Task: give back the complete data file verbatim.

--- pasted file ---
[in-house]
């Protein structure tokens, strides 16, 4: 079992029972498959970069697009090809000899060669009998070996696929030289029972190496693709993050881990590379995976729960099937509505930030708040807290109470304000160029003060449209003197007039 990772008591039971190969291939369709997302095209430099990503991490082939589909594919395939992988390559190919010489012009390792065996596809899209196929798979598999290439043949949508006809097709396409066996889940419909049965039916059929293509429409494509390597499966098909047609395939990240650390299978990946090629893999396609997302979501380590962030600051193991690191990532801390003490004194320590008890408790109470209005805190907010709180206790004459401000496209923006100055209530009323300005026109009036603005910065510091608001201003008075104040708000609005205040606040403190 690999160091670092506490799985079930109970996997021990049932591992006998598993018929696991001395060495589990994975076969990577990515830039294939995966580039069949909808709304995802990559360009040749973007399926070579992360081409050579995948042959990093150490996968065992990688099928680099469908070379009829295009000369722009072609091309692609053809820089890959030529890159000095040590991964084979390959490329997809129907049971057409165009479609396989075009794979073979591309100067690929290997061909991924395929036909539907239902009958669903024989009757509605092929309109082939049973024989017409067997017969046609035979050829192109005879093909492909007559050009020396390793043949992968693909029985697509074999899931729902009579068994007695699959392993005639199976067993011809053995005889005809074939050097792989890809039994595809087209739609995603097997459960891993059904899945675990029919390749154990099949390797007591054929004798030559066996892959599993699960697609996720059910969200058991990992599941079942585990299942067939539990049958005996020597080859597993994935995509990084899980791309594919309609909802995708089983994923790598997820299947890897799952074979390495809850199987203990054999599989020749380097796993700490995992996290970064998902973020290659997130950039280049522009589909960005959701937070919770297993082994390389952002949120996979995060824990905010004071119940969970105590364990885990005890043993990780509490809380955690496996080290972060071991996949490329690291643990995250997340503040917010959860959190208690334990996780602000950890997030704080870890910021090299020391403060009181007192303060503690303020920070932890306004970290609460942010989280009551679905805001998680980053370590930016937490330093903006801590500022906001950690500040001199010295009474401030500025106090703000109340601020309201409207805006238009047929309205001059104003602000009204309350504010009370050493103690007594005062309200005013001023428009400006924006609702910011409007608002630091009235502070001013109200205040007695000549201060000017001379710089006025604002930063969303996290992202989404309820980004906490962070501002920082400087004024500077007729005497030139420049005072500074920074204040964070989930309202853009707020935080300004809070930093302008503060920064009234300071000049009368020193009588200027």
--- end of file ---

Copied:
[in-house]
């Protein structure tokens, strides 16, 4: 079992029972498959970069697009090809000899060669009998070996696929030289029972190496693709993050881990590379995976729960099937509505930030708040807290109470304000160029003060449209003197007039 990772008591039971190969291939369709997302095209430099990503991490082939589909594919395939992988390559190919010489012009390792065996596809899209196929798979598999290439043949949508006809097709396409066996889940419909049965039916059929293509429409494509390597499966098909047609395939990240650390299978990946090629893999396609997302979501380590962030600051193991690191990532801390003490004194320590008890408790109470209005805190907010709180206790004459401000496209923006100055209530009323300005026109009036603005910065510091608001201003008075104040708000609005205040606040403190 690999160091670092506490799985079930109970996997021990049932591992006998598993018929696991001395060495589990994975076969990577990515830039294939995966580039069949909808709304995802990559360009040749973007399926070579992360081409050579995948042959990093150490996968065992990688099928680099469908070379009829295009000369722009072609091309692609053809820089890959030529890159000095040590991964084979390959490329997809129907049971057409165009479609396989075009794979073979591309100067690929290997061909991924395929036909539907239902009958669903024989009757509605092929309109082939049973024989017409067997017969046609035979050829192109005879093909492909007559050009020396390793043949992968693909029985697509074999899931729902009579068994007695699959392993005639199976067993011809053995005889005809074939050097792989890809039994595809087209739609995603097997459960891993059904899945675990029919390749154990099949390797007591054929004798030559066996892959599993699960697609996720059910969200058991990992599941079942585990299942067939539990049958005996020597080859597993994935995509990084899980791309594919309609909802995708089983994923790598997820299947890897799952074979390495809850199987203990054999599989020749380097796993700490995992996290970064998902973020290659997130950039280049522009589909960005959701937070919770297993082994390389952002949120996979995060824990905010004071119940969970105590364990885990005890043993990780509490809380955690496996080290972060071991996949490329690291643990995250997340503040917010959860959190208690334990996780602000950890997030704080870890910021090299020391403060009181007192303060503690303020920070932890306004970290609460942010989280009551679905805001998680980053370590930016937490330093903006801590500022906001950690500040001199010295009474401030500025106090703000109340601020309201409207805006238009047929309205001059104003602000009204309350504010009370050493103690007594005062309200005013001023428009400006924006609702910011409007608002630091009235502070001013109200205040007695000549201060000017001379710089006025604002930063969303996290992202989404309820980004906490962070501002920082400087004024500077007729005497030139420049005072500074920074204040964070989930309202853009707020935080300004809070930093302008503060920064009234300071000049009368020193009588200027």